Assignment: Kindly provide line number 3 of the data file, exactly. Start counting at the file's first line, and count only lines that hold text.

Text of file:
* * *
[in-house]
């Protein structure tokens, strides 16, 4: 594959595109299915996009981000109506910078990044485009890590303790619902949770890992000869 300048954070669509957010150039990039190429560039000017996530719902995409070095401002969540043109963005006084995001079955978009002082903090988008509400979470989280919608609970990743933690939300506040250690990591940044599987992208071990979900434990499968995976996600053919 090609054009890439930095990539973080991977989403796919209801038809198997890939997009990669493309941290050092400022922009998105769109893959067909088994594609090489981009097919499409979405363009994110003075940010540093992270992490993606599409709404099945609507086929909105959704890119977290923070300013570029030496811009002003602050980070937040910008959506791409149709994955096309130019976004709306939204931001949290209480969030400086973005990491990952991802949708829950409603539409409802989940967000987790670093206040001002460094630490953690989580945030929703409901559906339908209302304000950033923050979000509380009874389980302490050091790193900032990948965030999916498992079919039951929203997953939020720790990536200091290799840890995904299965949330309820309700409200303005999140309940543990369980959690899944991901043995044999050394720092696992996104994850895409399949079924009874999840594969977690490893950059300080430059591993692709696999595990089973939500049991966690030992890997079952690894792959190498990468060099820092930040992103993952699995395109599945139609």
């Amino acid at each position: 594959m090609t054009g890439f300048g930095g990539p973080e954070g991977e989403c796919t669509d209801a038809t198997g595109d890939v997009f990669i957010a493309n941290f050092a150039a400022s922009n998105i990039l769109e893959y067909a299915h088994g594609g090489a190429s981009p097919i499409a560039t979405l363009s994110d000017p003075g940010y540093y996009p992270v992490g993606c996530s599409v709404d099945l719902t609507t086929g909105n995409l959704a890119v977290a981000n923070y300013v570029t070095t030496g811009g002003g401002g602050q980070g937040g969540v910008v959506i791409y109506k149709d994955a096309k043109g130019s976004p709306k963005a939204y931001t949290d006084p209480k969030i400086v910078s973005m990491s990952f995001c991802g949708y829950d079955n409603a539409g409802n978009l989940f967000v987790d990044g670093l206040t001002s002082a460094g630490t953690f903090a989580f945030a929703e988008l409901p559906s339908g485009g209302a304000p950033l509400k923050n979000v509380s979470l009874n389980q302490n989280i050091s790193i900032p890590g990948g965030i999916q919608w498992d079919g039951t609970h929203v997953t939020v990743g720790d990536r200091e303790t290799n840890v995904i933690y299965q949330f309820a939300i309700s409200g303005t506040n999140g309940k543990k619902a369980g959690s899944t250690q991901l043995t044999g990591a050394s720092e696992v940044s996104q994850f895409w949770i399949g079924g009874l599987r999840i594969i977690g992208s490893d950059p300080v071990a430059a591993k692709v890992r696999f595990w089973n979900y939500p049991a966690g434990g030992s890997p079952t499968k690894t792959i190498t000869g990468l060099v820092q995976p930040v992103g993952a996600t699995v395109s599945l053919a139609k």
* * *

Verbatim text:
């Amino acid at each position: 594959m090609t054009g890439f300048g930095g990539p973080e954070g991977e989403c796919t669509d209801a038809t198997g595109d890939v997009f990669i957010a493309n941290f050092a150039a400022s922009n998105i990039l769109e893959y067909a299915h088994g594609g090489a190429s981009p097919i499409a560039t979405l363009s994110d000017p003075g940010y540093y996009p992270v992490g993606c996530s599409v709404d099945l719902t609507t086929g909105n995409l959704a890119v977290a981000n923070y300013v570029t070095t030496g811009g002003g401002g602050q980070g937040g969540v910008v959506i791409y109506k149709d994955a096309k043109g130019s976004p709306k963005a939204y931001t949290d006084p209480k969030i400086v910078s973005m990491s990952f995001c991802g949708y829950d079955n409603a539409g409802n978009l989940f967000v987790d990044g670093l206040t001002s002082a460094g630490t953690f903090a989580f945030a929703e988008l409901p559906s339908g485009g209302a304000p950033l509400k923050n979000v509380s979470l009874n389980q302490n989280i050091s790193i900032p890590g990948g965030i999916q919608w498992d079919g039951t609970h929203v997953t939020v990743g720790d990536r200091e303790t290799n840890v995904i933690y299965q949330f309820a939300i309700s409200g303005t506040n999140g309940k543990k619902a369980g959690s899944t250690q991901l043995t044999g990591a050394s720092e696992v940044s996104q994850f895409w949770i399949g079924g009874l599987r999840i594969i977690g992208s490893d950059p300080v071990a430059a591993k692709v890992r696999f595990w089973n979900y939500p049991a966690g434990g030992s890997p079952t499968k690894t792959i190498t000869g990468l060099v820092q995976p930040v992103g993952a996600t699995v395109s599945l053919a139609k």